Another Look at the Mythological Elements in the Book of Job -- By: Elmer B. Smick
WTJ 40:2 (Spr 78) p. 213
Another Look at the Mythological Elements in the Book of Job
The book of Job, like a microcosm of the Old Testament bears witness to the will and purpose of the God who created and rules over nature and all creatures, especially his crowning creature man. In Genesis 3 as a result of the work of the Tempter God must put in effect the death penalty of Genesis 2:17. But only the Tempter, the Serpent, is cursed. Man gets a somewhat suspended sentence as far as the death penalty goes but with immediate punitive effects. The book of Job brings us a step closer to the mystery of godliness by adding a new dimension to the concept of punitive suffering. The ancient Near Eastern documents from Babylonia and Egypt agree with the punitive aspect of suffering but are shallow in the way they deal with the problem.1 Man as a sinner must humble himself before the gods who are often perverse or not interested or they are incapacitated. But attention to both the continuities and discontinuities between the worship of Yahweh and the paganisms of the Old Testament world is an important feature of O.T. hermeneutics.
H. W. Wolff in his chapter entitled “The Hermeneutics of the Old Testament” in the series of essays on that subject edited by Claus Westermann says:
The more distinctly the old Oriental religions are reconstructed before our eyes, the more clearly we see that the O.T. actively resists the attempt to understand it in analogy to the cults of its environment. This is all the more surprising since the connection of Israel with its environment in matters of a general world view, of profane and sacral usage, of Cultic institutions, yes even of prophetic phenomena, is constantly becoming clearer” (p. 167).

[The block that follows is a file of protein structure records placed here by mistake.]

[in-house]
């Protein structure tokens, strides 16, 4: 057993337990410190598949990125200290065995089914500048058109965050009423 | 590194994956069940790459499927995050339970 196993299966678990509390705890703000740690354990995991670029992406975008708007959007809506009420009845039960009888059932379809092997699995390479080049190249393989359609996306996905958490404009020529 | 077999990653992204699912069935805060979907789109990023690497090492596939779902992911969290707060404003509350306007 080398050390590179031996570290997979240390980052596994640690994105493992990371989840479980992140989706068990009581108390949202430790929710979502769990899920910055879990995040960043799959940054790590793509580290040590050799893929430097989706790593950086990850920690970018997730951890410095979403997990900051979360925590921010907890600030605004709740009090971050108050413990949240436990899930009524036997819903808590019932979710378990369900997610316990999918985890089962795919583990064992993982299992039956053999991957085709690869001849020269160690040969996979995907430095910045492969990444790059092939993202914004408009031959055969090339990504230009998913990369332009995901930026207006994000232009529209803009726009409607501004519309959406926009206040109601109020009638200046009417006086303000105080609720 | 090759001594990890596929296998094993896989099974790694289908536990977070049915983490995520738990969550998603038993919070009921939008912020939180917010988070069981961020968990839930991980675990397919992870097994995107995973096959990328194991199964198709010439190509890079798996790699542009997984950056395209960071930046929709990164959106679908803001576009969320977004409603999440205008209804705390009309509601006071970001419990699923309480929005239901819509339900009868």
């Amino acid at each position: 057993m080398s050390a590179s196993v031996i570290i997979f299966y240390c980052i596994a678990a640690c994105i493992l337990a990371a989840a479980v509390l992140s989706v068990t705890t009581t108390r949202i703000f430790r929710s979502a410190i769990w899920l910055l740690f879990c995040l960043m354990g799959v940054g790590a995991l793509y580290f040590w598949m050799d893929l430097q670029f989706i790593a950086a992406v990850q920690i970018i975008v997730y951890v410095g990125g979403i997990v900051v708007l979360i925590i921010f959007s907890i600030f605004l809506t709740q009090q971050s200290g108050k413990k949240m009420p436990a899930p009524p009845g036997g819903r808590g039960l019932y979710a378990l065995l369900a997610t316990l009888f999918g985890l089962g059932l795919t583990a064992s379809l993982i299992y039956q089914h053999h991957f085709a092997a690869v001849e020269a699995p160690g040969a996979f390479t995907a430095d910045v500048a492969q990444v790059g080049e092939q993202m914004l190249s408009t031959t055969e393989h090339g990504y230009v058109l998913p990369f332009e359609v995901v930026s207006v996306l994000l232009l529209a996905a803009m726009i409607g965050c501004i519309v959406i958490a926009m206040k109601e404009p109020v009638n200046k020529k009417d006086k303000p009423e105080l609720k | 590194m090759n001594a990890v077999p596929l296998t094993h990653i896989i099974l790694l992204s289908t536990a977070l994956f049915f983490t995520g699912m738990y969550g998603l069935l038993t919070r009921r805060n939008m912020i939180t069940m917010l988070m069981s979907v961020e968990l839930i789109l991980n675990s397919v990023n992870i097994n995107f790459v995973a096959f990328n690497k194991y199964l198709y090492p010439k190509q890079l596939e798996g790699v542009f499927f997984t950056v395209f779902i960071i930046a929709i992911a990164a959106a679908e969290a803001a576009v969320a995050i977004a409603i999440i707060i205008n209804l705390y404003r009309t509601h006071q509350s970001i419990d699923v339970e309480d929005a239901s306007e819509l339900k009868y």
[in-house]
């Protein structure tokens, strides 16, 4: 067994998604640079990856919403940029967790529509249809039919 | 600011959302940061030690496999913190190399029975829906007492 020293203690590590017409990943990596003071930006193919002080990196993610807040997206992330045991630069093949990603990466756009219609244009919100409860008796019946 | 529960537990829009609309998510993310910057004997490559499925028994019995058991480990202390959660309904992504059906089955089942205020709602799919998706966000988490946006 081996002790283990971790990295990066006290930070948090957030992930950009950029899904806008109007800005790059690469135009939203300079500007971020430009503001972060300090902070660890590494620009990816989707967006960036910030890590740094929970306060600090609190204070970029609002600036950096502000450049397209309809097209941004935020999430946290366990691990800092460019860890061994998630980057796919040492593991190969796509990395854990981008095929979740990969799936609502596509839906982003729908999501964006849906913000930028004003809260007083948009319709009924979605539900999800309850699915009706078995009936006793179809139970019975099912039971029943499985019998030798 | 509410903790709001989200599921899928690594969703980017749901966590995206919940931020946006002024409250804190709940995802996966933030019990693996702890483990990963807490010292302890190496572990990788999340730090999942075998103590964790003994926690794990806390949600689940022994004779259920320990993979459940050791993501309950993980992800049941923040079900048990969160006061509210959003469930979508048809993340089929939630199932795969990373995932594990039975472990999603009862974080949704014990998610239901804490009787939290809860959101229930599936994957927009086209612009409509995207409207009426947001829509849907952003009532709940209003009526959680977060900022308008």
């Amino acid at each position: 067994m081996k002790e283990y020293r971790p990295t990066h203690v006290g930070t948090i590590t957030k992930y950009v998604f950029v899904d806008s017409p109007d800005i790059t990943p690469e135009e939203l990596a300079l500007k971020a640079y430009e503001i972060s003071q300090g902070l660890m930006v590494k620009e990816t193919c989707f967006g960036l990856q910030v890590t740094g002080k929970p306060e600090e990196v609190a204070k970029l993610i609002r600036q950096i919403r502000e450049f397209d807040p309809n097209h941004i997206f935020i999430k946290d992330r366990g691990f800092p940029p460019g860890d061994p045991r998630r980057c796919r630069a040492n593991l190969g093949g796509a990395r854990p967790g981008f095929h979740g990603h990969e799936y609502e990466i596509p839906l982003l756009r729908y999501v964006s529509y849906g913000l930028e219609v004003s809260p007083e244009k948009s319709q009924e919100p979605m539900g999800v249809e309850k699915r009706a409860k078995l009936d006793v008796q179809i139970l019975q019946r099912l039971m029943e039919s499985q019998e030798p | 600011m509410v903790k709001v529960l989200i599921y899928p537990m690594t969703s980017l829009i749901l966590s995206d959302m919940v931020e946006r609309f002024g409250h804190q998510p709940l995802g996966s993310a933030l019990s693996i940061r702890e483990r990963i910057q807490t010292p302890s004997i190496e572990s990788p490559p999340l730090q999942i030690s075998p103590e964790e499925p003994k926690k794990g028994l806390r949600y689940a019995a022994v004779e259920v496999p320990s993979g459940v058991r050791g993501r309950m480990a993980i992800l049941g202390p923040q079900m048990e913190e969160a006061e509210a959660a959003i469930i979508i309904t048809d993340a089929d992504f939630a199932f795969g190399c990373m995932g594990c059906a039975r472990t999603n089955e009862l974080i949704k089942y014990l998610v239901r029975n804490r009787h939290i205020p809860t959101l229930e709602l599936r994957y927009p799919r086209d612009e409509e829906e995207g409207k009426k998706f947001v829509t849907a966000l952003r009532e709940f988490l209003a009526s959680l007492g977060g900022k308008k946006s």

WTJ 40:2 (Spr 78) p. 214
To this may be added the observation that the mythological elements in Job conform remarkably well with the religious expressions from contemporary sources. But careful attention to certain features in context will show that any special problem these allusions may appear to pose for the monotheistic outlook of the author of this book is superficial. Our present purpose is to defend this last statement. Here we use the term myth in its traditional sense—not as another way of expressing the truth2 but as the way a polytheistic people understood deity. In this sense, to see wide mythological commitment, as some have been prone to do,3 results in as much misinterpretation as does the attempt to ignore mythological expression to protect the scriptures from s...
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